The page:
Final Girl

Emily Geminder



Nights in the dark: a slasher film on TV. I lived for the devil, said the girl
on the screen. You and me: two shadows. We watched the girl on TV.

The body: opened. The blood and the meat. B-actors, shoddy doubles.
Two shadows and a screen. Come closer, you said. Each night

the night that bedeviled me. Your drawer full of pills. Your carpet
with a stain. In the morning, your mother called and told you her dream.


The killer kept calling. You muted the noise. Come closer, you said.
Night was a slasher film on TV. You and me: two dark spots, two ghost

spots side by side. Ghosts of some other people, on opposite sides of time.
The remakes, the sequels. The phone ringing one more time. The call

was coming from the house, from the room. From inside. New girl,
same knife—I couldn’t mute the noise. Every pill was a devil.

They set us alight. In dreams, I kept dying. The call came from inside.
The devil slept sound, dreamless as daylight.


On TV, I was dying. We watched on the screen. You were the devil.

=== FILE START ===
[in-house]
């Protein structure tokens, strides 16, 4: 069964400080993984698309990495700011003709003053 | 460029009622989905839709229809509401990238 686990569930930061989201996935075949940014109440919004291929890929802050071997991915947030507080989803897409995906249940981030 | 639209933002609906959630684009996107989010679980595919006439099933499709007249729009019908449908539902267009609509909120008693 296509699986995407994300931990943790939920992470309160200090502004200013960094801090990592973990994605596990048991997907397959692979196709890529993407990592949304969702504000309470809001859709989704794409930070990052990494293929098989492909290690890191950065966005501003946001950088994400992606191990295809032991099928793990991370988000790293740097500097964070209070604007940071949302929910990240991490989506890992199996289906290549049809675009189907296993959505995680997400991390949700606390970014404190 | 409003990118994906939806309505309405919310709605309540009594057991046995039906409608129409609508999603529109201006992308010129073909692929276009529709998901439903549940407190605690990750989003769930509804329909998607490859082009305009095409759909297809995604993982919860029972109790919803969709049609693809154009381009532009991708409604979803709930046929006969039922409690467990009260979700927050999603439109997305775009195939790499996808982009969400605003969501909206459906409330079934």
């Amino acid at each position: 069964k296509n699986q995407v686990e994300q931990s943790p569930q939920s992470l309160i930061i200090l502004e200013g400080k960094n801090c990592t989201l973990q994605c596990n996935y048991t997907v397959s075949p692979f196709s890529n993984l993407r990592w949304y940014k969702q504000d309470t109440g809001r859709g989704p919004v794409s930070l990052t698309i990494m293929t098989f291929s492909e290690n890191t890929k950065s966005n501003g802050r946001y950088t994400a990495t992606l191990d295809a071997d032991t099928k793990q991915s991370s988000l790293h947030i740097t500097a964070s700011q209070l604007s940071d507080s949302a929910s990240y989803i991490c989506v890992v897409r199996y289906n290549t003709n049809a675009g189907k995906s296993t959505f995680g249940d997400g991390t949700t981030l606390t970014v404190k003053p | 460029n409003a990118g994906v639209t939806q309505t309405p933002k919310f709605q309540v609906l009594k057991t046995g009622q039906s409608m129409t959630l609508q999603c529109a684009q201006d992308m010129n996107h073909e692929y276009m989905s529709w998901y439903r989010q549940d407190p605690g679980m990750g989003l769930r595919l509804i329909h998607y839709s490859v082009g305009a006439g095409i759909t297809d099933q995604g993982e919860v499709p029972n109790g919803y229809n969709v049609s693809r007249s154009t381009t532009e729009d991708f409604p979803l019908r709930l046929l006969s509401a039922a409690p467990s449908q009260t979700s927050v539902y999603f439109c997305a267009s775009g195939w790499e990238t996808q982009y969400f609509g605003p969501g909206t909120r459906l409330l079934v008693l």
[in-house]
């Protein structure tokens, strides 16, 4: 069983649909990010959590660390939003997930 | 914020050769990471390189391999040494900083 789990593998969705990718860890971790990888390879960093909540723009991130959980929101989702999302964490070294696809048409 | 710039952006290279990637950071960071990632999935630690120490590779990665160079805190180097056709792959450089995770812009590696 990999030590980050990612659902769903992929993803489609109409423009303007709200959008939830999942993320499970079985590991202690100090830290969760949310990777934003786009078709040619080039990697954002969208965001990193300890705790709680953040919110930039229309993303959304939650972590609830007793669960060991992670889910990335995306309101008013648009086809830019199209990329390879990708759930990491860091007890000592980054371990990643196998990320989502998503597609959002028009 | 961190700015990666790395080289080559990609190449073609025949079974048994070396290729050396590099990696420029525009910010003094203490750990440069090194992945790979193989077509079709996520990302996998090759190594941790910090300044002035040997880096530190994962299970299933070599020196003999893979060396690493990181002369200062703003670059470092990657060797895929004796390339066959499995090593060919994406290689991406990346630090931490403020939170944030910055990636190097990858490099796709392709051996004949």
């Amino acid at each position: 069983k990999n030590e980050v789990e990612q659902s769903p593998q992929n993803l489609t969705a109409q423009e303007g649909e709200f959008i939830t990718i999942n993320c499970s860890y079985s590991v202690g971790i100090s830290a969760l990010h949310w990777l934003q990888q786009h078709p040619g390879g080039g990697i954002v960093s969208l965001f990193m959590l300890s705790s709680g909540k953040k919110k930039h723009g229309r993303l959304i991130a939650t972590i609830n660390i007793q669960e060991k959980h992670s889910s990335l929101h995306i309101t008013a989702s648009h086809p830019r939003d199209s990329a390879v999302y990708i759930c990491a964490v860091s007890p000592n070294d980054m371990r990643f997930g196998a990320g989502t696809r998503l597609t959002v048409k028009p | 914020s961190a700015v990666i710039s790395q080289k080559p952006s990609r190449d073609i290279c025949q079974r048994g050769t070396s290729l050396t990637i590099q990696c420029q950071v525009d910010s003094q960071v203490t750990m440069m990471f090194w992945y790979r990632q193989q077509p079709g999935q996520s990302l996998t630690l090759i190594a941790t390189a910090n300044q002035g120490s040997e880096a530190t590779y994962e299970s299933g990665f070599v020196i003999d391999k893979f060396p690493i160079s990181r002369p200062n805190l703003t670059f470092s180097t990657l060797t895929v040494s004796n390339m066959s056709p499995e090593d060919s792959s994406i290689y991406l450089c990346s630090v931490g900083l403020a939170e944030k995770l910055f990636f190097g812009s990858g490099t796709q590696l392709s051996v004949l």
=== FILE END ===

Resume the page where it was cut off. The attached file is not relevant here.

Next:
I was the mute with apocalyptic dreams. Or no: we were just guts,

blood—devils moved in and out of us like bees. Time made mutes of us
all in the end. Time was the thing that bedeviled me. Time with its ax,

its cleaver. Its violence once removed. Time, with its complicated
mother issues. The last scene belonged to the final girl, who survived.

Took off down the highway, a storm in the night. She knew:
always you’re the girl or the knife.


I too lived for the devil, crashed holes through the night. I took up
with tornadoes. I wrecked towns and lives. Lost time was gathering

like a storm. TV anchormen gave me names—alphabetical,
like hurricanes. I was all mute, all noise. Tuned to every channel.

I was calling from everywhere: the last scream, the longest shadow,
the final girl I’d be. I rang out like a called name inside me.


Emily Geminder’s short stories, poems, and essays have appeared or are forthcoming in AGNI, New England Review, Prairie Schooner, American Short Fiction, Kenyon Review Online, Mississippi Review, Hayden’s Ferry Review, Witness, and elsewhere. She is the recipient of an AWP Intro Journals Award, a Glenna Luschei Prairie Schooner Award, and a fellowship award from the Vermont Studio Center.